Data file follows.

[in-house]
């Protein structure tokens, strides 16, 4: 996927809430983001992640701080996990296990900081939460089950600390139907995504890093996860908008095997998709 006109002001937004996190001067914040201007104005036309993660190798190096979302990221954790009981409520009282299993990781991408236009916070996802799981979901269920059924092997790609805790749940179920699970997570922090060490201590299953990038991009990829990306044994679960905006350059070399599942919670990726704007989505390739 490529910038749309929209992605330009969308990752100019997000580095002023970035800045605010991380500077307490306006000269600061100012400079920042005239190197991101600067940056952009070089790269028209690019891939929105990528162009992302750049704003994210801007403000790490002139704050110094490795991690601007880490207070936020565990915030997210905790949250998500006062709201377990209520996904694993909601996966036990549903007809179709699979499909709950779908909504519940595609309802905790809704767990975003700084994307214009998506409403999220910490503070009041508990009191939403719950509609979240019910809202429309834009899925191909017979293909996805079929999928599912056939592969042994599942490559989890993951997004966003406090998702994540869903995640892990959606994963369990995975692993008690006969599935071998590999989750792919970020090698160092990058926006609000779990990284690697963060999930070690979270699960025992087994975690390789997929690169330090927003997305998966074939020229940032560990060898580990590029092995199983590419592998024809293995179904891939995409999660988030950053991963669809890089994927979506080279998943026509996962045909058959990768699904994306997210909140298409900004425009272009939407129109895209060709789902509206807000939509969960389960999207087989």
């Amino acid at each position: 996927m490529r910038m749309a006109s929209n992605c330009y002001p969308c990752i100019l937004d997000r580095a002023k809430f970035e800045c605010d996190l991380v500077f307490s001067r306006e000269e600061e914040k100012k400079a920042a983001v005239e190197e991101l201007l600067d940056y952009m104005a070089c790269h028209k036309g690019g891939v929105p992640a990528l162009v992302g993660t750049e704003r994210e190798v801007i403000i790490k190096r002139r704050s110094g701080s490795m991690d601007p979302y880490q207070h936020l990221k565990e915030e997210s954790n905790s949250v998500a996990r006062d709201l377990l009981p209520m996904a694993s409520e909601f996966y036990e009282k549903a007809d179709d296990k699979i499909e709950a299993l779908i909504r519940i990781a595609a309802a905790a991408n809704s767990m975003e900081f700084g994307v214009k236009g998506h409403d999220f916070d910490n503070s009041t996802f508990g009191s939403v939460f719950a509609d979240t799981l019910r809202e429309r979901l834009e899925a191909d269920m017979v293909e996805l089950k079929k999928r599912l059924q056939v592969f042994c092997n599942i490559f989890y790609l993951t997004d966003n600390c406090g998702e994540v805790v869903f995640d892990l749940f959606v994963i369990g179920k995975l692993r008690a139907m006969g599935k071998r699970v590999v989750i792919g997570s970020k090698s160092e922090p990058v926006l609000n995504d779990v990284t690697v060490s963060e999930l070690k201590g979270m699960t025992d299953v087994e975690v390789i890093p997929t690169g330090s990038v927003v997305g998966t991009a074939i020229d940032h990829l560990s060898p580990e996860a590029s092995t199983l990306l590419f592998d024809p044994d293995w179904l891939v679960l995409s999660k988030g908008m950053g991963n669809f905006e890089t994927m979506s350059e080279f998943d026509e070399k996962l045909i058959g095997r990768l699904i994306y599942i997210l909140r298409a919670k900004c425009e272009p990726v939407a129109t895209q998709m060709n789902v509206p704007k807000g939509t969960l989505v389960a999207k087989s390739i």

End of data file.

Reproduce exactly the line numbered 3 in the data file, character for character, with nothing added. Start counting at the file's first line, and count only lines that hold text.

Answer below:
């Amino acid at each position: 996927m490529r910038m749309a006109s929209n992605c330009y002001p969308c990752i100019l937004d997000r580095a002023k809430f970035e800045c605010d996190l991380v500077f307490s001067r306006e000269e600061e914040k100012k400079a920042a983001v005239e190197e991101l201007l600067d940056y952009m104005a070089c790269h028209k036309g690019g891939v929105p992640a990528l162009v992302g993660t750049e704003r994210e190798v801007i403000i790490k190096r002139r704050s110094g701080s490795m991690d601007p979302y880490q207070h936020l990221k565990e915030e997210s954790n905790s949250v998500a996990r006062d709201l377990l009981p209520m996904a694993s409520e909601f996966y036990e009282k549903a007809d179709d296990k699979i499909e709950a299993l779908i909504r519940i990781a595609a309802a905790a991408n809704s767990m975003e900081f700084g994307v214009k236009g998506h409403d999220f916070d910490n503070s009041t996802f508990g009191s939403v939460f719950a509609d979240t799981l019910r809202e429309r979901l834009e899925a191909d269920m017979v293909e996805l089950k079929k999928r599912l059924q056939v592969f042994c092997n599942i490559f989890y790609l993951t997004d966003n600390c406090g998702e994540v805790v869903f995640d892990l749940f959606v994963i369990g179920k995975l692993r008690a139907m006969g599935k071998r699970v590999v989750i792919g997570s970020k090698s160092e922090p990058v926006l609000n995504d779990v990284t690697v060490s963060e999930l070690k201590g979270m699960t025992d299953v087994e975690v390789i890093p997929t690169g330090s990038v927003v997305g998966t991009a074939i020229d940032h990829l560990s060898p580990e996860a590029s092995t199983l990306l590419f592998d024809p044994d293995w179904l891939v679960l995409s999660k988030g908008m950053g991963n669809f905006e890089t994927m979506s350059e080279f998943d026509e070399k996962l045909i058959g095997r990768l699904i994306y599942i997210l909140r298409a919670k900004c425009e272009p990726v939407a129109t895209q998709m060709n789902v509206p704007k807000g939509t969960l989505v389960a999207k087989s390739i």